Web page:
Graduates' Stories of Perseverance Inspire at "Special" 2020 Summer Graduation Ceremony
Wittenborg's 2020 Summer Graduation Ceremony on Friday was one for the history books – part virtual and part socially distant, but no less celebratory in nature. It was held at Wittenborg's main campus in Apeldoorn and was marked by inspiring stories of perseverance and graduates overcoming many difficulties, including one Chinese student who had to complete her final thesis in locked-down Wuhan, where the coronavirus was first detected.
A total of 44 students from all over the world graduated this summer, of which almost half were master's degree students. Due to COVID-19 situation, it was initially thought that an in-person ceremony would not be possible. However, some graduates made a touching appeal to the university's management, who took the necessary steps to make the venue as safe as possible for students and staff.
This resulted in about 60% of graduates opting to attend in person while others followed online. Appropriate social distancing was observed and attendees were required to wear masks. This year, graduates' guests were not allowed to attend in person, but could follow online in unrestricted numbers. While some academic supervisors introduced their students virtually, others congratulated them in person. From 1 July, physical classes at universities are allowed again in the Netherlands.
IBA graduates, Bertha Tanaem and Adrian Basundara – both from Indonesia – were among those who attended the ceremony in person. Resplendent in their gowns and caps, the two said they would not have missed it for the world. "We worked very hard and this is such a special moment to finally receive your diploma," said Tanaem. Adrian said he did not want to miss the thrill of being part of the class of 2020 who graduated during the coronavirus crisis.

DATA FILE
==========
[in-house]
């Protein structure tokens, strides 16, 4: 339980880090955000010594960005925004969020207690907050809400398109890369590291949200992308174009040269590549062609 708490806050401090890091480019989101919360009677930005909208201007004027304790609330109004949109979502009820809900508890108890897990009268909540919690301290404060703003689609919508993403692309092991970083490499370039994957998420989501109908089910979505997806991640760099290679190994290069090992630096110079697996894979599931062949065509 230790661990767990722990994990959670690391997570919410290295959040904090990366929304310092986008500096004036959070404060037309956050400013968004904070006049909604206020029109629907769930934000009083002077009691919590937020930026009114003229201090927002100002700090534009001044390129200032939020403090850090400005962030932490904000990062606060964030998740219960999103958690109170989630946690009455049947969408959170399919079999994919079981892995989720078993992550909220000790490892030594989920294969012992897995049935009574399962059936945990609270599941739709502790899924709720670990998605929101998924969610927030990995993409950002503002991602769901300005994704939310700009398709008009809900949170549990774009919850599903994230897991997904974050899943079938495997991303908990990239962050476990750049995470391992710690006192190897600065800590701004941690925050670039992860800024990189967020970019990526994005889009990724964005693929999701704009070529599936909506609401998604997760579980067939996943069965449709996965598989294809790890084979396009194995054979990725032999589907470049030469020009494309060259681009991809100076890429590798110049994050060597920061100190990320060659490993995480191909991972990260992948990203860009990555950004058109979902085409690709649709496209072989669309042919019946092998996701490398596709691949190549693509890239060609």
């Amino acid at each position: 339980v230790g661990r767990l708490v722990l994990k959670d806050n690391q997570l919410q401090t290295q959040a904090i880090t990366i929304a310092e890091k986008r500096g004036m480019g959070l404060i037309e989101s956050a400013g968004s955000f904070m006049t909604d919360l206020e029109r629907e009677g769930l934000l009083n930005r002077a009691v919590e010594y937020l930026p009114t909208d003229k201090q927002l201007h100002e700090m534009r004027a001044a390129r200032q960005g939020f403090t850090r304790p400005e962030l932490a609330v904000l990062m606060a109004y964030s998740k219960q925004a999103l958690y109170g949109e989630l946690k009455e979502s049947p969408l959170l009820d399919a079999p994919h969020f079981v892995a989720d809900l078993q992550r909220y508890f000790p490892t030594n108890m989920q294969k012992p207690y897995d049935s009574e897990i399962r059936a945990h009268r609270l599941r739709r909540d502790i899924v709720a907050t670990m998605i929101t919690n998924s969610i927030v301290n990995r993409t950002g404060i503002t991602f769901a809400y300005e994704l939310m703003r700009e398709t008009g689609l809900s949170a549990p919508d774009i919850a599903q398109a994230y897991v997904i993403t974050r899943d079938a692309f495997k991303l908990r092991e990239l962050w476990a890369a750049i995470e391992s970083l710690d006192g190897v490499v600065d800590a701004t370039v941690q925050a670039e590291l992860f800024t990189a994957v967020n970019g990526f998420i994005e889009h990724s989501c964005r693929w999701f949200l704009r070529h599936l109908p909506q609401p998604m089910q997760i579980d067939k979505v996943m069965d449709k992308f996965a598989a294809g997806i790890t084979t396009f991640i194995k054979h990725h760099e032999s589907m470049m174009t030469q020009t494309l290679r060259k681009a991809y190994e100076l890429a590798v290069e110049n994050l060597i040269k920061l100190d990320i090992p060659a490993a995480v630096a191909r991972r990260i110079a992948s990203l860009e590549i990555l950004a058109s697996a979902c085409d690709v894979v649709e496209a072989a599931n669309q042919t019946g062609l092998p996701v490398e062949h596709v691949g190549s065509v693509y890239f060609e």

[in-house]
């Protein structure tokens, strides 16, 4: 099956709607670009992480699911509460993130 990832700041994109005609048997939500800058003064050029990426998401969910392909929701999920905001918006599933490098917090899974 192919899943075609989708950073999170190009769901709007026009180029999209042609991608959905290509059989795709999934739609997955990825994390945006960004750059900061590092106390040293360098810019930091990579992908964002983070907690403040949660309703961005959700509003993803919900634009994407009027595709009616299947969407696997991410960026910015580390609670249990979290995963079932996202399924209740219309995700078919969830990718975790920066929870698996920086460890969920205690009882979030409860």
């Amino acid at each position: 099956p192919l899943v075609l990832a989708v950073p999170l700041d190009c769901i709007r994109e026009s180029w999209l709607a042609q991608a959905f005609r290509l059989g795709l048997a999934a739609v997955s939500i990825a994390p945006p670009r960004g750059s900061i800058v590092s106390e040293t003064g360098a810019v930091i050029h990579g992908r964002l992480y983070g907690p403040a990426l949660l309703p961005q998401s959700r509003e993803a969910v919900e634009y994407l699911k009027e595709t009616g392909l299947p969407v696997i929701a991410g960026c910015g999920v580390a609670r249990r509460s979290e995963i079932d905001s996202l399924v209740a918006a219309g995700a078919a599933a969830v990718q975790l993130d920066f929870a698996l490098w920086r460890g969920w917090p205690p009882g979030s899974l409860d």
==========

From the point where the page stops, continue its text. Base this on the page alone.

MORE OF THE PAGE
"I will wait until I am with my family and friends back home to celebrate properly," he said. For now, he and Bertha will keep the celebrations low-key.
Among the graduates was Chinese student, Xi Yang, who was trapped for months in ghost-town Wuhan while completing the final part of her studies. She joined the ceremony online.
The keynote speaker at the event was Jack Pieterson, who has been a member of Wittenborg's Advisory Board since 2012, and a director at paper-based packaging giant Smurfit Kappa. He said while some graduates – those who will not further their studies – will find a job easily since there are some sectors that grew during the coronavirus crisis, others might find it difficult.
"Be aware of the value you can add to a company – all the skills you have and the fact that you already have international experience. When I look at my business in western Europe, the people who are successful are always those with the right skills for the job and those who can bridge cultural differences."
Wittenborg President Peter Birdsall also gave a word of encouragement and urged students to position themselves in the job market and promote their abilities. "Highlight where you studied, your background and why you went abroad. Hopefully, your internationality and the diversity here gives you an advantage. None of us will forget 2020 for various reasons. Eventually, COVID-19 will go away – maybe not tomorrow or next month – but we will get back to a certain level of normality. You need to be ready for that."
by Anesca Smith